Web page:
This allows full access through our firewall to certain trusted sources (host PCs). Now we’ll look at how we can filter against protocols and ports to further refine what incoming packets we allow and what we block.
Before we can begin, we need to know what protocol and port number a given service uses. For a simple example, lets look at bittorrent. Bittorrent uses the tcp protocol on port 6881, so we would need to allow all tcp packets on destination port (the port on which they arrive at our machine) 6881:
# Accept tcp packets on destination port 6881 (bittorrent) iptables -A INPUT -p tcp --dport 6881 -j ACCEPT
Here we append (-A) a rule to the INPUT chain for packets matching the tcp protocol (-pÂ tcp) and entering our machine on destination port 6881 (--dportÂ 6881).
Note:Â In order to use matches such as destination or source ports (--dportÂ orÂ --sport), youÂ mustÂ first specify the protocol (tcp, udp, icmp, all).
We can also extend the above to include a port range, for example, allowing all tcp packets on the range 6881 to 6890:
# Accept tcp packets on destination ports 6881-6890 iptables -A INPUT -p tcp --dport 6881:6890 -j ACCEPT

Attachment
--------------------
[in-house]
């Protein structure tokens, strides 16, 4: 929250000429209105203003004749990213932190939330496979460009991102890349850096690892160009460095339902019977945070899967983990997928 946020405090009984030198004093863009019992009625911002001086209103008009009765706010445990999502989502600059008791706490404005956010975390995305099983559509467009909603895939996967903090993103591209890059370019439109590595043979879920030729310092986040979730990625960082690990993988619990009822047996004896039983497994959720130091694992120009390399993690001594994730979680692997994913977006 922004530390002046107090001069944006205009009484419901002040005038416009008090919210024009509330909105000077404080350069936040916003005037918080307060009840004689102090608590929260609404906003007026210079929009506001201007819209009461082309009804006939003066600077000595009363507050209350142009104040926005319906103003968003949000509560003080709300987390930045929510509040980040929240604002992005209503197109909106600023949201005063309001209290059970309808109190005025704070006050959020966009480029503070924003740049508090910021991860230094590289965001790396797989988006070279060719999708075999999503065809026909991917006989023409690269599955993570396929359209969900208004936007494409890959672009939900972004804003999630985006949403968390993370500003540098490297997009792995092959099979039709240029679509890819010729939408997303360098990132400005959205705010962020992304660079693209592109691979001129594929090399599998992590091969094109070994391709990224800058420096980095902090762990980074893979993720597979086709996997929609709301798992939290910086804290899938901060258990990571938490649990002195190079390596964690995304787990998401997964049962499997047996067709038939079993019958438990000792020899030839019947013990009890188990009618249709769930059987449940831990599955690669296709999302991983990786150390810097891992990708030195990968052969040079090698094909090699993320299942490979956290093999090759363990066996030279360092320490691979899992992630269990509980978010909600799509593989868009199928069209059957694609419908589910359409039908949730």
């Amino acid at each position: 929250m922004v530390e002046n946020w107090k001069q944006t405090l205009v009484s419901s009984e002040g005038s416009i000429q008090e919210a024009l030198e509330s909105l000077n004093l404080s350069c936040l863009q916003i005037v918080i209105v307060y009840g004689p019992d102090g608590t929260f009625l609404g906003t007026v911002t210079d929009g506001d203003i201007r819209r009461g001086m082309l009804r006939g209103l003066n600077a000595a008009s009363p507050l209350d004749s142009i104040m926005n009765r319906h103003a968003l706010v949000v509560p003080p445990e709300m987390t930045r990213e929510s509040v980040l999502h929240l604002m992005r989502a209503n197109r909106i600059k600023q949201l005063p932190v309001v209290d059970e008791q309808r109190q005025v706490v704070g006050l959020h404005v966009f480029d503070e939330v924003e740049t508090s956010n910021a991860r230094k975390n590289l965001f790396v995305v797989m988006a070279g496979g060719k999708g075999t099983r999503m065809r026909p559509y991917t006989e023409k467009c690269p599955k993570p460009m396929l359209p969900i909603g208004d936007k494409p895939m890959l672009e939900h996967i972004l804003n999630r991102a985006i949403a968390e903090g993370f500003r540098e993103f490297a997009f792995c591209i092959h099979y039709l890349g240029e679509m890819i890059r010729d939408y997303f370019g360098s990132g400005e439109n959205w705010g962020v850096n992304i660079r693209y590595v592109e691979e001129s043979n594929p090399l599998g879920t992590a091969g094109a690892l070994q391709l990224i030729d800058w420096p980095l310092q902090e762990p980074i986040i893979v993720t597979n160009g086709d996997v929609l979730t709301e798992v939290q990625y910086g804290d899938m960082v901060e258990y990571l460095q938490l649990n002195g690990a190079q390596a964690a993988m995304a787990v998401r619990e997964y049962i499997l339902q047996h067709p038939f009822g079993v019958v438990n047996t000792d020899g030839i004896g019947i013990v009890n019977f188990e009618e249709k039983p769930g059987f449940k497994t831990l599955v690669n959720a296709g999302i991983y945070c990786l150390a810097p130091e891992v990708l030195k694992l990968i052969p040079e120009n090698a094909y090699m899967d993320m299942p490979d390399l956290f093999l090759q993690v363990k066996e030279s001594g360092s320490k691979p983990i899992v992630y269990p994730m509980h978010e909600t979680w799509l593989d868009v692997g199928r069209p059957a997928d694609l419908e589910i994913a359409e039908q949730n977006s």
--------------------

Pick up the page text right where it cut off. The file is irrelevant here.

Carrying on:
# Accept tcp packets on destination port 22 (SSH) iptables -A INPUT -p tcp --dport 22 -j ACCEPT
This will open up port 22 (SSH) to all incoming tcp connections which poses a potential security threat as hackers could try brute force cracking on accounts with weak passwords. However, if we know the IP addresses of trusted remote machines that will be used to log on using SSH, we can limit access to only these source IP addresses. For example, if we just wanted to open up SSH access on our private lan (192.168.0.x), we can limit access to just this source IP address range:
# Accept tcp packets on destination port 22 (SSH) from private LAN iptables -A INPUT -p tcp -s 192.168.0.0/24 --dport 22 -j ACCEPT
Using source IP filtering allows us to securely open up SSH access on port 22 to only trusted IP addresses. For example, we could use this method to allow remote logins between work and home machines. To all other IP addresses, the port (and service) would appear closed as if the service were disabled so hackers using port scanning methods are likely to pass us by.
This Article has been referred from http://wiki.centos.org